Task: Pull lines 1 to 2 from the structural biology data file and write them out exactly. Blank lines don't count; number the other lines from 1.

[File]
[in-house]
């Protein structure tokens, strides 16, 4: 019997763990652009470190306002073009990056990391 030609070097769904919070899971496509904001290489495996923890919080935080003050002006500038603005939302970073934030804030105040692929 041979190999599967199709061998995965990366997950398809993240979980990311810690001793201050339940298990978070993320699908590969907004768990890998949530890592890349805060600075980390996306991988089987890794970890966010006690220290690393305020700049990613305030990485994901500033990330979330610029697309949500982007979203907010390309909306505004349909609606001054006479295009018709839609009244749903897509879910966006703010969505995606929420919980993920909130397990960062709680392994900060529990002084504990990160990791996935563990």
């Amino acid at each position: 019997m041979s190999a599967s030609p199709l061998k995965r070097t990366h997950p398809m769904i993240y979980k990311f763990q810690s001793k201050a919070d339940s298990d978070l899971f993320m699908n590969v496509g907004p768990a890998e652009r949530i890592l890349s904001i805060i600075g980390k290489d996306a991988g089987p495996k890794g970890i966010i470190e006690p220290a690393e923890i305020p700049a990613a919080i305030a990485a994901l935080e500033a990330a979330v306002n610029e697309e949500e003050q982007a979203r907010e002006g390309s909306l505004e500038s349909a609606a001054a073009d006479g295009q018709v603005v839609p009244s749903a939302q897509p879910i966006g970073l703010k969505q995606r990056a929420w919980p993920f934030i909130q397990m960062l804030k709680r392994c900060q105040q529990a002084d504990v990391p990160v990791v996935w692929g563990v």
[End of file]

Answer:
[in-house]
């Protein structure tokens, strides 16, 4: 019997763990652009470190306002073009990056990391 030609070097769904919070899971496509904001290489495996923890919080935080003050002006500038603005939302970073934030804030105040692929 041979190999599967199709061998995965990366997950398809993240979980990311810690001793201050339940298990978070993320699908590969907004768990890998949530890592890349805060600075980390996306991988089987890794970890966010006690220290690393305020700049990613305030990485994901500033990330979330610029697309949500982007979203907010390309909306505004349909609606001054006479295009018709839609009244749903897509879910966006703010969505995606929420919980993920909130397990960062709680392994900060529990002084504990990160990791996935563990």